Wednesday, December 2, 2009

What I'm Reading Now...

"Born Standing Up : a Comic's Life," a review by Laura Skinner, Technical Services.

He grew up two miles from Disneyland and got his earliest gigs there and at Knotts Berry Farm. Elvis Presley once told him he had an "ob-leek" sense of humor. Many of us know him as that "wild and crazy guy" that pranced, together with Dan Ackroyd, around the Saturday Night Live stage, but Steve Martin, in Born Standing Up, reveals himself as neither wild nor crazy, but rather as a shy and quiet artist who spent his down time between shows alone, watching The Brady Bunch in the dimness of a motel room somewhere, scouring antiques shops for forgotten treasures or perfecting his art with the devotion of a master sculptor. His rise to fame was not meteoric but rather a slow and deliberate ascent up a steep hill, the product of old-fashioned hard work and perseverance and also some old-fashioned good luck.

This isn't a celebrity tell-all book, full of dirty secrets and juicy tales of wild nights spent drinking, carousing or having sex with fans. Born Standing Up focuses tightly on the evolution of Martin's comedic style over the years. Inside the comic with an arrow through his head lives a thoughtful, passionate student of the art of comedy and all its nuances. His comedy was never improv; on the contrary, every line, every word, every gesture had been tested and re-tested, had been rearranged until all the bits fit into one coherent tapestry of gags that were placed just so to create a desired (and hoped for) response from the audience.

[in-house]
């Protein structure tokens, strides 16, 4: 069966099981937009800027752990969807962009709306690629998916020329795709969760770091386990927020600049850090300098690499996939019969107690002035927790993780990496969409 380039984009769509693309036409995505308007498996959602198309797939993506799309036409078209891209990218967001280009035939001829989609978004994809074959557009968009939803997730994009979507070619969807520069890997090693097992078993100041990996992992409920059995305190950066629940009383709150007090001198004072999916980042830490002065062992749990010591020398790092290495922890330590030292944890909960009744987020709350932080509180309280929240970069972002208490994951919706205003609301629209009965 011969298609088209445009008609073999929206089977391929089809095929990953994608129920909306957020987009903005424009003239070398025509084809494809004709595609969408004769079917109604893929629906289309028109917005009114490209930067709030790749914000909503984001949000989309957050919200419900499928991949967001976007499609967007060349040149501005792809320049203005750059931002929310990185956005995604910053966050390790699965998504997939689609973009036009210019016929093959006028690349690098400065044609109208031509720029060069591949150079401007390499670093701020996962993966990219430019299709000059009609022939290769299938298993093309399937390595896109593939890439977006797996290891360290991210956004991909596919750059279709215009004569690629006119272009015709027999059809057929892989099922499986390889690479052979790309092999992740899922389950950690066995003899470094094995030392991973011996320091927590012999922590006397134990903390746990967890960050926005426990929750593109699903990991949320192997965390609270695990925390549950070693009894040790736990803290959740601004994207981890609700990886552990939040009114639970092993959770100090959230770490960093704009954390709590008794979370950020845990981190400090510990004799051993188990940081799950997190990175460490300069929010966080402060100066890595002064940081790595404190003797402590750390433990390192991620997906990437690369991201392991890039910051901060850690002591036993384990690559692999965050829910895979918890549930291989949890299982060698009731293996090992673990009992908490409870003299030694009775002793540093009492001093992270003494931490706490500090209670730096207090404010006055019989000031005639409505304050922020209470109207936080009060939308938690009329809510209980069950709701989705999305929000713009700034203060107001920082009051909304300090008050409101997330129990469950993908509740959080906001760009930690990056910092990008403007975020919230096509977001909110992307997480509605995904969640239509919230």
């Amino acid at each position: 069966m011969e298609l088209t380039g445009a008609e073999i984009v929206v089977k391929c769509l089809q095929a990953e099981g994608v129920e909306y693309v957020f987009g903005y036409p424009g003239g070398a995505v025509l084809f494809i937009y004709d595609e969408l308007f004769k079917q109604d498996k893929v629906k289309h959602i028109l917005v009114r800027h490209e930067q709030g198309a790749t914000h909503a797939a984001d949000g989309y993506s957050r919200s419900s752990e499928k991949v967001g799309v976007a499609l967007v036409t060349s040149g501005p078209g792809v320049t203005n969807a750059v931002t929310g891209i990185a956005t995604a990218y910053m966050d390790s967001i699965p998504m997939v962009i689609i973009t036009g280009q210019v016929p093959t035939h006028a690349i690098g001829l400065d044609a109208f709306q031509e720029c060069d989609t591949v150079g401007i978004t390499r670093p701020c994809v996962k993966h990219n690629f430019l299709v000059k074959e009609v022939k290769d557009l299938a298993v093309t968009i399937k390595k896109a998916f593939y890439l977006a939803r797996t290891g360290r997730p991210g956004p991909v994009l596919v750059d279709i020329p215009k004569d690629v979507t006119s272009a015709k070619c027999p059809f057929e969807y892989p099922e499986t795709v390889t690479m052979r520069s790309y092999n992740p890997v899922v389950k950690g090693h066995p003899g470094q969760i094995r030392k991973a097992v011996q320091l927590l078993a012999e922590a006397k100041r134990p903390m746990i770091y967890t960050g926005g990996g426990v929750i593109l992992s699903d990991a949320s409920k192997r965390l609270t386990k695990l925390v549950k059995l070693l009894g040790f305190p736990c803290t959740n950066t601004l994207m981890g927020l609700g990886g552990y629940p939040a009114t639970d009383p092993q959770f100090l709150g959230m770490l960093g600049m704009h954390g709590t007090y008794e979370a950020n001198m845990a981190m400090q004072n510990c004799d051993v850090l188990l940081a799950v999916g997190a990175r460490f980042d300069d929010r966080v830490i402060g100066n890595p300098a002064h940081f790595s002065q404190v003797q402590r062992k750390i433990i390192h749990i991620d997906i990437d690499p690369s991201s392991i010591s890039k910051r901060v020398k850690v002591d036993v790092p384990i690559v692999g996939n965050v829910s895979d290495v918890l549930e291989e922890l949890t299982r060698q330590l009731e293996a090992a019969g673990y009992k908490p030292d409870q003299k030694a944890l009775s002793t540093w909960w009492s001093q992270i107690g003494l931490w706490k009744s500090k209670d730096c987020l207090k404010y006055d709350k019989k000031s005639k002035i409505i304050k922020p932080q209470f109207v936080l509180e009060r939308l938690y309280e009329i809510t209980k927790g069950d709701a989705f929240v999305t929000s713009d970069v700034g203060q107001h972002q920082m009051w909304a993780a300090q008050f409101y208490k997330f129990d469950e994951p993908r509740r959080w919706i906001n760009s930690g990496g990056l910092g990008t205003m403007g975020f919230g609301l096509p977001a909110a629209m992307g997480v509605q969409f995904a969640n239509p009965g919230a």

Martin's writing style is gentle and intimate, and he tells his story with heartfelt humility and honesty. There is no flash and no scandal to be found in this book. In some ways, it is a book about the harsh realities faced by those who pursue fame. Fame didn't come easily for Steve Martin. Along the road to his colossal success he struggled with anxiety, panic attacks, hypochondria, depression and a difficult relationship with a father who resented and envied him. Looking at fame through Steve Martin's experience is realizing that fame is a very tough, capricious mistress and that it takes a very strong individual to withstand its whims, cruelties and humiliations. Talent doesn't guarantee success; the road to fame is littered with talented unknowns who never made it into the winner's circle.

Getting to the top takes perseverance (which, according to Martin, is "a great substitute for talent"), a lot of work, an ability to withstand loneliness and to be in the right place at the right time. Martin's first stroke of luck was landing a writing job for the Smothers Brothers, which eventually led to Johnny Carson, and then to Saturday Night live, and then to sold-out shows. Then one night there were some empty seats, and Martin decided to hang up his King Tut costume and move on to the more social pursuit of movie making. His success continued in this new field and in others, and today he stands as a respected comic, actor, author, playwright, musician, magician and composer.

Part biography, part memoir, part confessional, this book is ultimately the endearing story of a 10-year-old child who sold guidebooks in Disneyland and dreamed of being a magician, and how that child became a white-suited, gray-haired comedian whose silly antics and catchphrases have kept us laughing for decades.